These are popular fiction and nonfiction books by popular black authors. These books are bestsellers in their categories. Additionally, our booklist has books published by black authors from a newer generation.
The books listed below have hundreds of positive reviews with mostly positive feedback. You’ll find great books from Samantha Irby, Jessica B. Harris, James Baldwin, and more.
1. We Are Never Meeting In Real Life
Samantha Irby’s We Are Never Meeting In Real Life is like a dramatic comedy in written form as she talks about her frustrating childhood to her current adulting hardships. This black book covers her funny sexual encounters, evolving friendships, and her expectancy of unavoidable truths. Overall this will be a fun read as Irby is definitely one of the most popular famous black authors of our generation as she perfectly blends comedy and literature.
2. This Is Just My Face
Gabourey Sidibe has always been a favorite of mine, ever since she shared the big screen with Monique in that sad movie years ago. Gabourey’s This Is Just My Face is another one of those great black books, Gabourey talks about growing up in Harlem with her gifted mom and polygamous dad. This book starts with her first job as a phone sex operator all the way to the start of her international fame. She may not be on the best African American writers list yet… but if she keeps it up she will make the cut. Ever since the movie Precious, Gabourey has been a favorite of ours so we can’t wait for her next book.
3. Awkward Thoughts
We had to get W. Kamau Bell is on this list filled with African American writers. This book is great for everyone, especially new dads. Mr. Bell talks about many serious issues in his Awkward Thoughts book. He goes has opinions on the joys of fatherhood, law enforcement, and politics. The lighter side of this book discusses comedians, superheroes, and his interracial marriage. This read will be a great look from a black nerd.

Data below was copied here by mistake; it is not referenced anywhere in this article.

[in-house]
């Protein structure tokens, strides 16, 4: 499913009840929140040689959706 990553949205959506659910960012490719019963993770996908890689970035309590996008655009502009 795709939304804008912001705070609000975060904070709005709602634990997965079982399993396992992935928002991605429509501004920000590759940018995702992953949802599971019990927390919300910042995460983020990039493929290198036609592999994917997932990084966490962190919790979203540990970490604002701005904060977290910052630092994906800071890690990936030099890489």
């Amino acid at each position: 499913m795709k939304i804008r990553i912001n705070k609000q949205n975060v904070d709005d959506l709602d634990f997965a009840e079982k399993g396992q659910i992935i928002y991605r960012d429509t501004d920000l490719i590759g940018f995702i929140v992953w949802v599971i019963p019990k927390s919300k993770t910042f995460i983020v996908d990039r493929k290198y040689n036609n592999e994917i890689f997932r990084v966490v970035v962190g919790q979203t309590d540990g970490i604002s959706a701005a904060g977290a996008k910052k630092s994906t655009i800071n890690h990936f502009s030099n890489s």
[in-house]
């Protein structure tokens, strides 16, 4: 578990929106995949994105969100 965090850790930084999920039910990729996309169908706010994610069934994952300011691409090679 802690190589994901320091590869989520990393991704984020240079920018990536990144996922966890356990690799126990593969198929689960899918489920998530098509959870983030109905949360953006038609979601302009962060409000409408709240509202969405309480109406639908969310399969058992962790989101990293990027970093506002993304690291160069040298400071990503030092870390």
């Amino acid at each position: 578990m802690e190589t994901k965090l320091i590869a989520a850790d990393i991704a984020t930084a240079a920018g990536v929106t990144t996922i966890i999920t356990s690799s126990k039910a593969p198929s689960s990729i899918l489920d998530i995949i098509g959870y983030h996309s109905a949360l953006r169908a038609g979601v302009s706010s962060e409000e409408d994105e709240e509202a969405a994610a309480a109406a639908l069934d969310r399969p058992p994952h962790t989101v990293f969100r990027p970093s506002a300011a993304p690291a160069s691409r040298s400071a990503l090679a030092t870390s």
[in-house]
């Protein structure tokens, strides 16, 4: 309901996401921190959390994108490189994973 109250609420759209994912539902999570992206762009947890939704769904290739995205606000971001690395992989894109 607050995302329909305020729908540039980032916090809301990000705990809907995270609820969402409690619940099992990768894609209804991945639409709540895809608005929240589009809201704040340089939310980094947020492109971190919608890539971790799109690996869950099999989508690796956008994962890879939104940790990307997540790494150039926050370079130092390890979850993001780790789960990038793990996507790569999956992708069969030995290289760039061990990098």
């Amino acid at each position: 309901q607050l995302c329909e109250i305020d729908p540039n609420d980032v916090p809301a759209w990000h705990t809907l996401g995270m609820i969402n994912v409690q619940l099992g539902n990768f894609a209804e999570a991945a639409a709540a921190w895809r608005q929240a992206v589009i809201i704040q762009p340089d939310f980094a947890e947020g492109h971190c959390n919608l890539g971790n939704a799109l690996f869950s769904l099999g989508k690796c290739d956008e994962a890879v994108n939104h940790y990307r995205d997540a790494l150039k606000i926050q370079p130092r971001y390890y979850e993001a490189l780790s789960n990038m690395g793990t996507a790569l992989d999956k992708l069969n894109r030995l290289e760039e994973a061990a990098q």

4. The Color of Law
The Color of Law by Richard Rothstein talks housing policy history of the American metropolis. This book discusses prejudices, income differences, and the rise of private institutions. The Color of Law makes it clear that segregation is influenced by the law.
5. My Soul Looks Back
My Soul Looks Back is a memoir from Jessica B. Harris, this book is about the fascinating life of growing up in Manhattan in the 70s. She talks about being part of a creative circle with James Baldwin traveling to many countries to being called a bitch by Nina Simone. This book was recommended by a friend on Facebook.
6. An American Marriage
African American writers that make it to Oprah’s Book Club list usually sell out within hours. Tayari Jones’s An American Marriage tackles racial injustice, death, failure, and expectations. Based on the reviews, this book will have you begging for a follow-up book as well as a TV series.
This is an amazing novel that was written concerning the black female protagonist. It brings out an accurate picture of the era of slavery. It is designed from a white society with the male population dominating alongside science and speculative fiction.
8. Hunger: A Memoir of (My) Body
This is a book that speaks about disappearing and having a feeling that you lost but then again wanting so much to be seen and to be understood. The writer is a New York Times bestseller. She identifies deeply buried emotions that are drawn from past experiences. Through this book, the author gets an avenue through which she makes her truth known.
9. The Fire Next Time
This is a text that deposes two essays one being a letter addressed to his teenage nephew encouraging him not to succumb to racist ideas that say that being black makes him less of a human being. The second essay titled Down at the Cross is an exploration of Baldwin’s life as a child where there was poverty, struggle with religious mandates and his strenuous relationship with his dad.
10. Between the World and Me
This was a book inspired by James Baldwin’s The Fire Next Time and is an essay addressing the author’s teenage son concerning being black in America. This book cautions him about the danger and difficulty due to the challenge of white supremacy.
11. Invisible Man
This defines a black man’s search for identity and moves on to be a struggle encountered by many others. The protagonist named Invisible Man does not feel seen by society due to racism. In his experiences, he goes through fortunate as well as unfortunate situations that are driven by the desire to find his place in society.
12. Sing, Unburied Sing
13. This Will Be My Undoing:
These now-famous black authors were able to get their inspiration from the living conditions that were surrounding them at that time. The true stories connected with so many and this formed the basis of many of them being award winners in their individual rights. You’ll enjoy these great books from these famous black authors.